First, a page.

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steel bell for batch box heater

 
steward
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I'm rebuilding my sauna heater. I'll use refractory parts for the combustion components, but I want to build a good-sized bell out of steel. the sauna doesn't need to stay hot when it isn't in use, so extra mass would be a liability. steel should heat up much faster than more traditional bell materials.

my question is what gauge steel should I use? lighter would heat up faster, but I don't want it to be flimsy. it'll have maybe 75-100 lbs of rocks on the top. my first thought was 16ga, but I don't know much about these things. I attached a draft line drawing I'm working on.

also, if there's any reason this is just an entirely rotten idea, I would like to know now before I get too far along. so don't be shy about trying to talk me out of this.
Filename: line-draft.bmp
File size: 1 megabytes
 
tel jetson
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gardener
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I would guarantee that 16 gauge would be strong enough to hold up without waffling or buckling. 20 gauge would probably be strong enough. It depends in large part on the span between bends - what is the width of your planned bell?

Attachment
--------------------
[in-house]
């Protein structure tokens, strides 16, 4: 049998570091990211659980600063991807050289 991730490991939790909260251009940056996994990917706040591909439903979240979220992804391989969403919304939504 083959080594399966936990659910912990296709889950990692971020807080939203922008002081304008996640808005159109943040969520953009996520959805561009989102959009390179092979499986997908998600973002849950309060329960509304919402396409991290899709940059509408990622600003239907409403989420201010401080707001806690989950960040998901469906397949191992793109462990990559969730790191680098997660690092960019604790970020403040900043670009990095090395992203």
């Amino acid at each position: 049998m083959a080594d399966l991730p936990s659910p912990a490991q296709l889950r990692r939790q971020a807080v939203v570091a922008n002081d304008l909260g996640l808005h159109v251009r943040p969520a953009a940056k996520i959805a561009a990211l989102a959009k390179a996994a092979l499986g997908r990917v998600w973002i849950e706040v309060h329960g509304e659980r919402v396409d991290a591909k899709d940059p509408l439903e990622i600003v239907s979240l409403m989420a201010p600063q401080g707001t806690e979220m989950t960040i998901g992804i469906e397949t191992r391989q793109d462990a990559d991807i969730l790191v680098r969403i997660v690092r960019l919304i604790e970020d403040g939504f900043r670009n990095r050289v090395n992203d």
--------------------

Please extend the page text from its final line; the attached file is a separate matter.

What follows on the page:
I would recommend galvanized steel for the sides at least, to minimize rusting. High-temperature stove paint might protect plain steel well enough. The top will get hot enough over the riser to burn off galvanizing, so heavy steel or stainless steel would be the way I would go for that.

The speed of heating up is pretty much irrelevant - any sheet metal gauge is going to be hot in minutes. My 1/8" steel access panel in my bell gets warm within a few minutes of starting a fire, and it is mostly below the level of the riser top.
 
tel jetson
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thanks, Glenn. that's good to know.

thinner steel is generally cheaper and easier to bend but obviously not as strong. so if 20ga is fine for heat/buckling purposes, is it enough structurally to hold some weight on top? I suppose I could use some angle internally to stiffen things up if necessary, but I have no idea whether that would be cost effective.
 
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